The Sin Gusano range is all about small-batch, authentic, and delicious agave spirits. The kind of booze we probably would have never tasted were it not for founder Jon Darby. We spoke to him to find out why he swapped the city for spirits, how he aims to introduce people to a whole other world of mezcal, and more.

Jon Darby doesn’t have a background in drinks or hospitality. He worked for a decade in finance, then tried his hand at being a financial journalist. Frustrated with his career, he took a break to Mexico in 2016. There he was introduced to mezcal, inspiration struck and everything changed. “I didn’t really know anything about mezcal before then. My friend Alvin Starkman runs a company called Mezcal Educational Tours of Oaxaca and he developed these relationships with these really small-time producers. You head out with just him in the car and see all kinds of family-based production. It was mind-blowing for me. I realised I wanted to work in mezcal,” he says.

He called his boss from the beach and quit his job, eventually extending a ten-day stay into three months, hiring cars, knocking on doors, and asking around looking for small-batch mezcal to enjoy. “I would just go in looking for telltale signs of mezcal production, usually a big stone wheel in a field. Generally, people were welcoming and friendly and you could buy a little copita (a plastic shot) from the local tienda (store). When I came back, I thought I’d go to London’s mezcal bars. As it turned out, there was really nowhere that was anywhere near the level of interest that I’d found in Mexico. That was a lightbulb moment”.

Darby exploited this gap in the market and turned this passion into his own brand: Sin Gusano. It means ‘without worm’ in Spanish, which Darby describes as a “piss-take of the outdated perception that mezcal is just rough tequila with a worm in the bottle”. The idea for his brand was to bottle some of the family-made spirits he tasted and leave behind the gimmicks and slick marketing. Before he could source and import his own spirits, he opened a pop-up in Brunswick East, a cafe in London, in May 2017 mainly selling other brands and a couple of samples he brought back.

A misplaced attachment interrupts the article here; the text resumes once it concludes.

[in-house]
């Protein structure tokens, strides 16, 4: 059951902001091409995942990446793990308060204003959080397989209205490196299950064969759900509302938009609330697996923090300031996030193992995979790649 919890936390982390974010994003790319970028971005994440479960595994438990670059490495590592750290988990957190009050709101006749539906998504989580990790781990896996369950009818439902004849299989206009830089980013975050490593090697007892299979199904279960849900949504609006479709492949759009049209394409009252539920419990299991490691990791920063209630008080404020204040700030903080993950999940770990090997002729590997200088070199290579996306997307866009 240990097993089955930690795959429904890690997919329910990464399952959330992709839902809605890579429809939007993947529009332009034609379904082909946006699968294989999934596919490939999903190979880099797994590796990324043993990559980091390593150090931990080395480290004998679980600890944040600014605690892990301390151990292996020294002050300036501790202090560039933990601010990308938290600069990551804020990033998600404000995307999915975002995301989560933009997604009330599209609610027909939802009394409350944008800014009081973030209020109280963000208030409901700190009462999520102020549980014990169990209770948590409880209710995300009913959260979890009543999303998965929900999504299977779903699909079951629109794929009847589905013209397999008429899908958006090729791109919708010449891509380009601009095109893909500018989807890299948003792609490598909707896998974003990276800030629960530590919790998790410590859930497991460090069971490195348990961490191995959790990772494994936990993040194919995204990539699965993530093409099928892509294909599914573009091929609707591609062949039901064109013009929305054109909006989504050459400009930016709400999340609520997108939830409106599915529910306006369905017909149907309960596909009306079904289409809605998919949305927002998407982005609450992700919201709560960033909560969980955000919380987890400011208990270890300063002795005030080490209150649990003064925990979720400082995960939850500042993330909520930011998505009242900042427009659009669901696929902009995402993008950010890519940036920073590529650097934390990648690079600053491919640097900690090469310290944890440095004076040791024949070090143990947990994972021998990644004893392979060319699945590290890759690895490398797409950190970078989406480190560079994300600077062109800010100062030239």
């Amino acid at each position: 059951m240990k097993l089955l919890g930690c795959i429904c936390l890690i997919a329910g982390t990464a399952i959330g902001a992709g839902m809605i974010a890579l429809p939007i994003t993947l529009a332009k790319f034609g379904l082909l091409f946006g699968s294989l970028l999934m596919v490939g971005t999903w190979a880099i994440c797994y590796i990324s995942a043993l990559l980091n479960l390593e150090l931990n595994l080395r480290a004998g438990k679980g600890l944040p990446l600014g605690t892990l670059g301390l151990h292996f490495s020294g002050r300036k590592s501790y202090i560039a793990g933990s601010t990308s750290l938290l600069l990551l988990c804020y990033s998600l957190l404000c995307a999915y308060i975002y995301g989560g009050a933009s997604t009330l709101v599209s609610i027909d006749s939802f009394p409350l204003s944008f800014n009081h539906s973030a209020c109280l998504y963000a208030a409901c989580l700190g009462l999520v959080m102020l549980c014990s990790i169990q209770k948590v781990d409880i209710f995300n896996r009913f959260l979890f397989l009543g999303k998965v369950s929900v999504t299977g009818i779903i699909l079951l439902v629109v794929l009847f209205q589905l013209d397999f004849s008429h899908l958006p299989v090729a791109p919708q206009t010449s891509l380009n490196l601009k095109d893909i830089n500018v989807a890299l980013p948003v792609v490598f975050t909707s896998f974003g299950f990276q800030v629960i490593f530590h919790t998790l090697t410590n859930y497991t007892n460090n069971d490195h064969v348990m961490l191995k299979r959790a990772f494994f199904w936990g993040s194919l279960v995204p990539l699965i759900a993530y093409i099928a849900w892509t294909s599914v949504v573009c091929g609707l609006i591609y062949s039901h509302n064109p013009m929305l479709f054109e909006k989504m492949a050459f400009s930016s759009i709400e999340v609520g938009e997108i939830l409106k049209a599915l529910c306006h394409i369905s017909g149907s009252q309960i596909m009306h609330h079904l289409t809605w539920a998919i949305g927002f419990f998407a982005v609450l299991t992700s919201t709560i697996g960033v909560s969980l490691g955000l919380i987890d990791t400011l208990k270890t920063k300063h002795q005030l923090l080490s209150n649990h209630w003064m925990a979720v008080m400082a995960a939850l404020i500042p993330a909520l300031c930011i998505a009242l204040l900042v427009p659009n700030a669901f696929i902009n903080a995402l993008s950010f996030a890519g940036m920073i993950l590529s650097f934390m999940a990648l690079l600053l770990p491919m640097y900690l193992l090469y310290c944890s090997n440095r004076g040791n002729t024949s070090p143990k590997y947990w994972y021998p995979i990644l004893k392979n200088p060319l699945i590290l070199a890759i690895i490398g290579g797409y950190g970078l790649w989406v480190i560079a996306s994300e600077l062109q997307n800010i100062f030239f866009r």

Sin Gusano

A trip to Mexico changed everything for Jon Darby

Sin Gusano: a different kind of brand

An almost year-long residency followed in 2018 in Haggerston, then in 2019 a collaborative pop-up with Pensador Mezcal in Soho. For obvious reasons, the pop-ups dried up, but Darby now runs a subscription service called the Mezcal Appreciation Society, which fills the gap of a place where people can engage and get to know the product better. This is not a typical brand, so education is key. “I want people to see what I found in Mexico because the reason I got so inspired because it was such a rich experience. These kinds of mezcals can seem unattainable and hard to get your head around if someone just puts it in front of you with no information and a hefty price tag”. Eventually, he has plans to have his own space with a tasting room, bar and shop.  

So far Darby has bottled 18 different distillates from 12 different producers in three different states under the Sin Gusano name. Another 12 are on the way. They are all limited releases, so once they’re gone, they’re gone. It’s certainly not the easiest way to create a brand. Doing it Darby’s way means more distance traveled, shipping, bottling, and labeling. More relationships to build. “It’s a massive logistical headache. But this has been a passion product for me. I’m rejecting the typical brand approach where you find one producer, strike a deal, buy as much of their product as you can and put all your money into branding to tell everybody that that’s the best version of that product in the world. I’m saying ‘there is no one best; they are all fascinating and it’s up to you to decide what your palate prefers’. It’s like the opposite of Casamigos”.